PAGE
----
Residual Claims and Incentives in Restaurant Chains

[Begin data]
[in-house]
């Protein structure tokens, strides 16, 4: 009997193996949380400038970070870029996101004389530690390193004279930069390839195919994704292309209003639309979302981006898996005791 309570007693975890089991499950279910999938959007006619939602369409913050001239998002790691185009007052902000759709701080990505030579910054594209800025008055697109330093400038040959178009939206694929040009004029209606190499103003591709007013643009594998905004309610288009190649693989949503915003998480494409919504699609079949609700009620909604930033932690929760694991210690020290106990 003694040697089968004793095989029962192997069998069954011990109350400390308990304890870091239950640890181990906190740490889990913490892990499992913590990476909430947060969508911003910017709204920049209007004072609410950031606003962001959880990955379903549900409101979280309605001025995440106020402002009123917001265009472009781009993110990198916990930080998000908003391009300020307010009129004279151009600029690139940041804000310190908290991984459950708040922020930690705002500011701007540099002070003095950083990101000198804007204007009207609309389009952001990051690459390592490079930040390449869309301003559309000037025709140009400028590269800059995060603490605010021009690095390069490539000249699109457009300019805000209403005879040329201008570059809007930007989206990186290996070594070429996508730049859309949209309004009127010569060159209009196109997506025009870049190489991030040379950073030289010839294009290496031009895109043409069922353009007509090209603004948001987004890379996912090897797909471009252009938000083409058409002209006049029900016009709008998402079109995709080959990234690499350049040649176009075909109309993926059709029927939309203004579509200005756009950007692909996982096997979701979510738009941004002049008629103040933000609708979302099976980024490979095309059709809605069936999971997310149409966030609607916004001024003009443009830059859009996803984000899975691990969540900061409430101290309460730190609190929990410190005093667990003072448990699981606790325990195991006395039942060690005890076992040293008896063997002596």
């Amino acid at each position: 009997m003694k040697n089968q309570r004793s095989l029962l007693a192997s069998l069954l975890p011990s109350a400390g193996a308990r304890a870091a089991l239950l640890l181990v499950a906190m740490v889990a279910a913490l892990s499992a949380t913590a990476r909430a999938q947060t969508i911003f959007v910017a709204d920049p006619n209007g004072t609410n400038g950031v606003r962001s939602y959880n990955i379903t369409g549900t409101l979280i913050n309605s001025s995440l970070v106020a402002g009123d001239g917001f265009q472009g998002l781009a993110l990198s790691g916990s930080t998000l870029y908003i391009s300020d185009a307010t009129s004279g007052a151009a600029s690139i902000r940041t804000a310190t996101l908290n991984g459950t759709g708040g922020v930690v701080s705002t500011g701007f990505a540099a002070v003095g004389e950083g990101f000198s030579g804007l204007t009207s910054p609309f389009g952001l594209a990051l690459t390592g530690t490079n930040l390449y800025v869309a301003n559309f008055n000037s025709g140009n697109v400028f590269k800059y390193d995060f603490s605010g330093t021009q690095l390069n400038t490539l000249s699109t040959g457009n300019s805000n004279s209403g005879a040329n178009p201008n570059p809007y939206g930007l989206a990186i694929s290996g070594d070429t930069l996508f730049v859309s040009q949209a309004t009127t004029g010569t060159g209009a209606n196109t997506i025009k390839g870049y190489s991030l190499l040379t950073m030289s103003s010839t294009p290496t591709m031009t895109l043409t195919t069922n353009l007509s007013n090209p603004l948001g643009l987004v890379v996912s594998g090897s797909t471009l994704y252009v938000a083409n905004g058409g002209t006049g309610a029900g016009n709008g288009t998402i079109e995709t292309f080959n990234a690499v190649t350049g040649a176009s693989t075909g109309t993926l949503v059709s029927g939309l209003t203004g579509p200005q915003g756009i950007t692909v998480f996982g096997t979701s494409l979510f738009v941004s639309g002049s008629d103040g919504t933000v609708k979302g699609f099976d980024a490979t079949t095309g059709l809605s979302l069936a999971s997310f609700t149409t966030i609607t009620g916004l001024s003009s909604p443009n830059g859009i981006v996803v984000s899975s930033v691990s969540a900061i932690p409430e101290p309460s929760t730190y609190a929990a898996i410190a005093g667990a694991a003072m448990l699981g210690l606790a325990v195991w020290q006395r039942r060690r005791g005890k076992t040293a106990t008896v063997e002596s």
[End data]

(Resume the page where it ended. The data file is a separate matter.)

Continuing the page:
I examine the relationship between ownership and production activities using a new dataset of restaurant chains. Production in restaurant chains provides an opportunity to examine the effects of residual claims on incentives because production is decentralized and fairly uniform across restaurants in the same chain. Yet the allocation of residual claims varies between company-owned and franchised units, affecting the strength of incentives for restaurantlevel activities. The decision to own or franchise each restaurant reflects the value of either withholding or allocating residual claims for performing these activities. I find that more complex production activities are systematically correlated with company ownership. Onsite food production raises the likelihood of company ownership by 28% relative to offsite food production. Table service raises the likelihood of company ownership by 26% relative to counter service. The results are not consistent with straightforward effort-promoting effects of residual claims in simple principal agent models. They are consistent with the view that residual claims can generate unbalanced incentives across diverse tasks.
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